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Why We're in the Gulf

Author: Walter Russell Mead, Henry A. Kissinger Senior Fellow for U.S. Foreign Policy
December 27, 2007
Wall Street Journal

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Few subjects matter as much as oil, the Persian Gulf and American foreign policy. But few subjects are less well understood. Even relatively sophisticated observers will attribute American interest in the Persian Gulf to Uncle Sam’s insatiable thirst for crude, combined with an effort to gain lucrative contracts for American oil firms. The U.S. on this view is something like a global Count Dracula, roaming the earth in search of fresh bodies, hoping to suck them dry.

True, the security of America’s oil supply has been an element in national strategic thinking at least since Franklin Roosevelt met with King Abdul Aziz in the waning days of World War II. And true, the U.S. government has never been indifferent to the concerns of the major oil concerns. But the security of our domestic energy supplies plays a relatively small role in America’s Persian Gulf policy, and the purely commercial interests of American companies do not drive American grand strategy.

The U.S. today depends on the Middle East for only a small portion of its energy supplies. Still the world’s third largest oil producer and holding large coal reserves, America is significantly less dependent on foreign energy sources than the other great economies. Imports account for 35% of U.S. energy consumption versus 56% for the European Union and 80% for Japan. Nearly half the oil and all the natural gas imported by the U.S. comes from the Western Hemisphere; sub-Saharan Africa supplies most of the balance. Only 17% of U.S. oil imports and less than 0.5% of our natural gas come from the Persian Gulf; 80% of Japan’s imports come from the Gulf, and by 2015 70% of China’s oil will come from the same source.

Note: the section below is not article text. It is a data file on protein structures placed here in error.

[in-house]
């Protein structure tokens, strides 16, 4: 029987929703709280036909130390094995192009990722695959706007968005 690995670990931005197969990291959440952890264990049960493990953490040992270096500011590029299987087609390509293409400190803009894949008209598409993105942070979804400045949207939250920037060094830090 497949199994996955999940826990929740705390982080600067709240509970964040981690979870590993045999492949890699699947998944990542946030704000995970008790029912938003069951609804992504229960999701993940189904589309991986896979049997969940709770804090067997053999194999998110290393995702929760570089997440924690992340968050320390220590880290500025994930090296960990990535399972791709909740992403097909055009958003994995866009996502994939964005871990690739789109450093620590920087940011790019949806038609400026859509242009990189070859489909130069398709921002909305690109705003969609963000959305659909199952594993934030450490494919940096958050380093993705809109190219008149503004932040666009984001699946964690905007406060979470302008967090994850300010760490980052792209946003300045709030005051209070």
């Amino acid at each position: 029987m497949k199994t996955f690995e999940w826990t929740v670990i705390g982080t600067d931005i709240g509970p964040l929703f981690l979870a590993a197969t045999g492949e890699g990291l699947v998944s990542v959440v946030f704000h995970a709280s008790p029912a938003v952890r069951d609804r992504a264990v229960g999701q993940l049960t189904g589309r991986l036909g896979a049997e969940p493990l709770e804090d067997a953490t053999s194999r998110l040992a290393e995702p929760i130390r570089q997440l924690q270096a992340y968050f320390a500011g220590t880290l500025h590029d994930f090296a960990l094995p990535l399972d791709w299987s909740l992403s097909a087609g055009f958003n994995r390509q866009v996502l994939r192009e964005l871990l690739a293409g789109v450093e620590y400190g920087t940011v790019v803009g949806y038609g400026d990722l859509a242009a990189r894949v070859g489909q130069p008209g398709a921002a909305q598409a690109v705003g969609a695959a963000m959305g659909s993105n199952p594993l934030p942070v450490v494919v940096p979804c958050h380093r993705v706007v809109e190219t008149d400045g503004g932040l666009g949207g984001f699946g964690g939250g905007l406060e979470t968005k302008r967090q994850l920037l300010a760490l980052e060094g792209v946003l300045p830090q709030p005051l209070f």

While U.S. import needs are projected to grow significantly, U.S. dependence on Persian Gulf energy is not, thanks largely to expected production increases in the Western Hemisphere and sub-Saharan Africa. U.S. energy imports from the Persian Gulf are expected to remain below 20% of total consumption. The oil market, of course, is global, and if something were to happen to the Middle Eastern supplies, prices would rise world-wide, and the U.S. economy would be seriously disrupted. But domestic supply is not the key to American interest in the Gulf.

For the past few centuries, a global economic and political system has been slowly taking shape under first British and then American leadership. As a vital element of that system, the leading global power—with help from allies and other parties—maintains the security of world trade over the seas and air while also ensuring that international economic transactions take place in an orderly way. Thanks to the American umbrella, Germany, Japan, China, Korea and India do not need to maintain the military strength to project forces into the Middle East to defend their access to energy. Nor must each country’s navy protect the supertankers carrying oil and liquefied national gas (LNG).